Shared Assets Area Wins Expanded Auto Business
[CSXT Midweek Report, December 12, 2002]... It's a tough job coordinating rail service in the congested New Jersey Shared Assets area, where CSX, Norfolk Southern and Conrail all are accountable to customers. But by sharing a high level of commitment along with their shared rail lines, the three rail businesses are making the area work for auto customers. "Track and terminal space constraints in North Jersey make it absolutely necessary that both CSX and NS carefully coordinate inbound and outbound trains," said Lynn Thorn, director- Auto Terminal and Equipment Control. "Small glitches in train arrivals or departures often result in lost productivity for the day, impacting the following days as well." Close attention to helping trucking and manufacturing companies use the facilities has meant a boost in unloading space, so that dispatching of new automobiles from the various facilities is greatly improved. That's an almost impossible achievement, considering that the railroads haven't had to invest a dime for facility expansion. For example, in prior years, unloadings at the Doremus Avenue auto facility were 98 railcars per day. Today, that number is 121 railcars, an increase of 23 percent. At Ridgefield Heights, loadings have increased by nearly five percent just over the past several months. "Without this close communication and cooperation, this wouldn't be possible," Thorn said. Talking openly about issues and solving them as a team has made all the difference for the three carriers in improving the effectiveness and capacity of the auto terminals. "We continue to have challenges," Thorn said. "But with the present commitment and combined effort, we're confident that they are little more than bumps in the road."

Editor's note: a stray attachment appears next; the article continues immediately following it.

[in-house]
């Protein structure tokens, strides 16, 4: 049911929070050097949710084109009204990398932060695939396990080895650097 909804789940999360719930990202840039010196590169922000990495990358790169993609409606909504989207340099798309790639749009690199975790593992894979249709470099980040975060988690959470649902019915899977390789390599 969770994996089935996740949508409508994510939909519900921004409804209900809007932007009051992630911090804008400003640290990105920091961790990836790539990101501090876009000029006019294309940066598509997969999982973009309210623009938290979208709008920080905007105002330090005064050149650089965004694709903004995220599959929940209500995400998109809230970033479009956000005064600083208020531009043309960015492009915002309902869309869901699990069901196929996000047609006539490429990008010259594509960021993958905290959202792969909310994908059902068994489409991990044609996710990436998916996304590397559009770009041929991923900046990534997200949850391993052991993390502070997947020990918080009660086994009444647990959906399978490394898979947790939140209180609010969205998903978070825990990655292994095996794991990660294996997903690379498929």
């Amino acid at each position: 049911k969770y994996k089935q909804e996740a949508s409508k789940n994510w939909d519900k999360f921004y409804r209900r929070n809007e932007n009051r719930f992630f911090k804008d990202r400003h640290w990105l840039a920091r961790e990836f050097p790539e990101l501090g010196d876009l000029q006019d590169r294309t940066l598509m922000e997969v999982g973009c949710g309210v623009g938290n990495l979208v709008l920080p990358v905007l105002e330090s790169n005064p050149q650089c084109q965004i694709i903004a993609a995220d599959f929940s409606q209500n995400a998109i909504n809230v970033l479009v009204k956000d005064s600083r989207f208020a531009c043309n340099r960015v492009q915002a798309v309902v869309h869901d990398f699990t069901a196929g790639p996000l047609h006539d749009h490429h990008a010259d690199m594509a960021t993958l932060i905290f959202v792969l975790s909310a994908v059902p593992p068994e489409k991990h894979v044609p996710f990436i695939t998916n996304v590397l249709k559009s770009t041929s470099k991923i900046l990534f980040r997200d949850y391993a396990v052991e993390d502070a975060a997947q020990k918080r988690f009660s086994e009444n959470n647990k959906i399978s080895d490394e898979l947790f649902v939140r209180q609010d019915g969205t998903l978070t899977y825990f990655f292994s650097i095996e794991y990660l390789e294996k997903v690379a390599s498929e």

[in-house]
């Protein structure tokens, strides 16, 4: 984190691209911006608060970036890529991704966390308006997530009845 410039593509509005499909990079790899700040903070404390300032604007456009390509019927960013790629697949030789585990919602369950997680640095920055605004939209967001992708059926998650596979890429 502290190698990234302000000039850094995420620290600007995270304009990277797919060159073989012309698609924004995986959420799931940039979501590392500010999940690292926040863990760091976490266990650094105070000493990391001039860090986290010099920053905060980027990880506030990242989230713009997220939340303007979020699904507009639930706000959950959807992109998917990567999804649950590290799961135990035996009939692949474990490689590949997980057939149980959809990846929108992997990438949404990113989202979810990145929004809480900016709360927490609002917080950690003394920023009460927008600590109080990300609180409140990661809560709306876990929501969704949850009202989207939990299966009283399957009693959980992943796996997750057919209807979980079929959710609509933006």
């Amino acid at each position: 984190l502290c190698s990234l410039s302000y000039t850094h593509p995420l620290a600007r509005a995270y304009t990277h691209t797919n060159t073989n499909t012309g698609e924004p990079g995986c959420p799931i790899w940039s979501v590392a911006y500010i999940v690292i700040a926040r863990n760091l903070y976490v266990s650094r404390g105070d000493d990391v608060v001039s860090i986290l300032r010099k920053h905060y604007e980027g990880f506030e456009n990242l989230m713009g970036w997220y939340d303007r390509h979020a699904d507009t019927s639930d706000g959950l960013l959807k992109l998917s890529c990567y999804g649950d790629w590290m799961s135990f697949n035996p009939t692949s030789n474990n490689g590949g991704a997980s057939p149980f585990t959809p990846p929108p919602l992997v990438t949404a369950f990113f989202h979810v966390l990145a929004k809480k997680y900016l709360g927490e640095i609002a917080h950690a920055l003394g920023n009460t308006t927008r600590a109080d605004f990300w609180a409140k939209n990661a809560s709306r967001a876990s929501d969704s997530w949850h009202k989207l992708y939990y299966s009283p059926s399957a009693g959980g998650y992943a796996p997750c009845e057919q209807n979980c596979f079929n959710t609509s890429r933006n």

John Snow's Letter to CSX Employees
[December 9, 2002] . . .
Early this morning President Bush announced that he has asked me to serve as his Secretary of the Treasury. I am deeply honored by the President's trust in me and have accepted his offer, which means I will be stepping down as chairman and CEO of CSX in the near future.
As many of you know, we had been planning on a succession change for some time and this will accelerate that change by a few months. In Michael Ward the company will have an extremely strong and able leader who I am confident will guide the company well in the years ahead.
I had looked forward to spending the next year or so as your non-executive chairman, working with Michael, the senior leadership team and the Board, but with the President's call that is no longer possible.